Thankfully, the keeper proves to be quite skilled at deflecting Mark’s friendly advances, cleverly thwarting Mr. Persistent with a rake and a smile. I exit my new BFF’s house mouse-free Next we moved on to the Buton and Great Hornbill.

A hard plastic construction helmet and protective eye ware hanging outside the Great Hornbill enclosure catches my eye.

Not wanting to seem overly anxious I casually inquire about the items. Amanda points out that the gear is merely a safety precaution that keepers must wear when inside the Great hornbill exhibits due to the fact that the birds powerful beak (they’re called Hornbills for a reason) could easily cause damage.

Next I’m told that this is one enclosure I will enjoy from the outside due to large male’s rambunctious, rough and tumble nature.

The Buton Hornbills are a happy couple and prove too be more my speed, quietly watching from above as I move about cleaning their comfortable home.

The male of the house indulges me with his super cool beak-to-eye coordination, deftly snatching grapes I toss up to him and then carefully passing every other one off to his mate, a wonderful display of pair harmony.

Burrowing Owls and Yellow-billed Magpies are our next stop. Yellow-billed Magpies may seem like an odd choice to keep in a zoo, but they in fact can only be found in California’s central valley.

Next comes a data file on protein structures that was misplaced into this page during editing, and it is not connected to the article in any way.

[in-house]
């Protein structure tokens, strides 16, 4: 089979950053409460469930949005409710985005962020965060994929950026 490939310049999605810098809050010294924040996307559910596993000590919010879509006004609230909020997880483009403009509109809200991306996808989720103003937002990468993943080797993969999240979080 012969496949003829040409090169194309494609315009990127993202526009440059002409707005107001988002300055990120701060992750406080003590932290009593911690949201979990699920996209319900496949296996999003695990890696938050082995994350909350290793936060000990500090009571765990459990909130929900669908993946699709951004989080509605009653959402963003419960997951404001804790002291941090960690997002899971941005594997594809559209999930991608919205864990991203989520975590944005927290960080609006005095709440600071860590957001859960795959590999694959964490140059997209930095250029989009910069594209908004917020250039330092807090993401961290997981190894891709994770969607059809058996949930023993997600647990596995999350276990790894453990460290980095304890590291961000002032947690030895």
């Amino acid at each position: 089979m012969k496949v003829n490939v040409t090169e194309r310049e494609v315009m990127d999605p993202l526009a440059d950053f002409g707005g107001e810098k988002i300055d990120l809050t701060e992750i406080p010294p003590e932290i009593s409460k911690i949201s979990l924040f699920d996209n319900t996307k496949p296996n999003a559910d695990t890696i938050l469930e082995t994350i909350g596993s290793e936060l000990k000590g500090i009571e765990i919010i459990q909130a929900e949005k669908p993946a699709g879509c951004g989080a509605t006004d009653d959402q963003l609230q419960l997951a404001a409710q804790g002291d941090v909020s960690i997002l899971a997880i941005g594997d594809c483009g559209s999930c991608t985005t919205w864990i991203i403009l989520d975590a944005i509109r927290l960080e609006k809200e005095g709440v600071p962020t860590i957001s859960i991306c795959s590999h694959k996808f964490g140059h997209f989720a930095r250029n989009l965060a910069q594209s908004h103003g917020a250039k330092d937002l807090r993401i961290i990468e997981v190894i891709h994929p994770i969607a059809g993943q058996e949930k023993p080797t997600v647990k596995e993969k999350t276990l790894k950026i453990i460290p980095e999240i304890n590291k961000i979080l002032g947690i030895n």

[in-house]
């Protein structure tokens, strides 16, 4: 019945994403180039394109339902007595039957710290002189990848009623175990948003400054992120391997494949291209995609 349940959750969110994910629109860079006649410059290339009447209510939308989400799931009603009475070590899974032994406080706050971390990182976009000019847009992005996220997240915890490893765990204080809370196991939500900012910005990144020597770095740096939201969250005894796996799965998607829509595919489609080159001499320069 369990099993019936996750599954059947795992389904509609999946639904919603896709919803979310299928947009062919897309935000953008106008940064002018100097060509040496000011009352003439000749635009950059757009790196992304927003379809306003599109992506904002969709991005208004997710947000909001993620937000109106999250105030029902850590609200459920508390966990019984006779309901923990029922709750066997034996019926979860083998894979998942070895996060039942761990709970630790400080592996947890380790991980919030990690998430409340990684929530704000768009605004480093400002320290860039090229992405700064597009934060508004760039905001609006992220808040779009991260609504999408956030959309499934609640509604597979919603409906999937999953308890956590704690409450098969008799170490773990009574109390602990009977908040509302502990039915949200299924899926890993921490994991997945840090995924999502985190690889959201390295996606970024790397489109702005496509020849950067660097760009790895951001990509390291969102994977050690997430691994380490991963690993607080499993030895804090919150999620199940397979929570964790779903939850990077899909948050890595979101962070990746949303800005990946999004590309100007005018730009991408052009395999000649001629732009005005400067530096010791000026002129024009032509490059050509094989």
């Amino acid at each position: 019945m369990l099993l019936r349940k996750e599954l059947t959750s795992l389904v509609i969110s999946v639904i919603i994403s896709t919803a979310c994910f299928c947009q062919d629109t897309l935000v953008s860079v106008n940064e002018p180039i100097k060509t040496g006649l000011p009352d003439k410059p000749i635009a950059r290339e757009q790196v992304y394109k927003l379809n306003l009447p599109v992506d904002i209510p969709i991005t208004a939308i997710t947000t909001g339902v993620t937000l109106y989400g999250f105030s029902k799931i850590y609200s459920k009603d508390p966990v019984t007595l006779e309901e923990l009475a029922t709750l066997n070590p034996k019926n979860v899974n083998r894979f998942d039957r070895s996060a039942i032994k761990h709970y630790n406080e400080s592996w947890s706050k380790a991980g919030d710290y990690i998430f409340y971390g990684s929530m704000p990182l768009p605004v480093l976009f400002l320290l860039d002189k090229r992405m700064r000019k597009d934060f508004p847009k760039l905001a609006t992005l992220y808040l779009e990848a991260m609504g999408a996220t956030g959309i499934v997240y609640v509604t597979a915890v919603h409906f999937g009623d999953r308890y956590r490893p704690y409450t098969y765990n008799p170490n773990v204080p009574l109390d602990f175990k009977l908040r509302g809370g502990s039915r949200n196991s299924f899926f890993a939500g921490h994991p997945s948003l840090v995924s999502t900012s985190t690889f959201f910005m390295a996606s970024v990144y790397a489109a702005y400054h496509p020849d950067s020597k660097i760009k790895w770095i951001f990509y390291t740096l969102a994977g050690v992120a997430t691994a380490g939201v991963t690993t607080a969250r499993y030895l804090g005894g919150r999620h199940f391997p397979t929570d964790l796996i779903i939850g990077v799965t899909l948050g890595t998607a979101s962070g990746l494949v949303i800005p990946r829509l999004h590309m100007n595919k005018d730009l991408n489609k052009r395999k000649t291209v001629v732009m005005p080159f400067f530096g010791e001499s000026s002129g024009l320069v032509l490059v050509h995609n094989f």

A slightly morbid scavenger hunt is next on the list as I move about the Burrowing Owl aviary. Searching high and low, I must find, remove and replace tattered mice carcasses. I swear I could hear the four tiny owls hooting with laughter as I wrinkled my nose and gingerly swapped out their meal.

After returning to the kitchen Scott asked if I had any interest in helping him sort dead mice. Would I?! “Gloves or no gloves?” he asked with a wry smile. “Even though they’re dead, they can still scratch you.”

Seeing he was going bare handed, I opted to go commando-style as well. Not knowing what to expect next, I watched as Scott produced a large trash bag chock-full of frozen mice in a plethora of colors, shapes and sizes.

The task was simple; break them apart and sort them into small, medium and large piles. Hey, birds have to eat too!

While this proved to be an “interesting” task, I nearly dislocated my right shoulder raising my hand when Amanda asked for assistances with the Thick-billed Parrot enclosure.

Hanging with this entertaining bunch proved to be a great way to finish out day two. Green with splash of red on their heads, this endangered Mexico native is curious and fun loving. They wasted no time introducing themselves, buzzing me with flybys and even taking a special interest in trying to untie my bootlaces.

Overall my day with the birds turned out to be equal parts enjoyable and educational.

I can’t wait to see what happens next week on The Other Side of the Moat.

Stay tuned…

Find out more about the birds at the Zoo with fact sheets, pictures and videos on our birds of the Zoo webpage.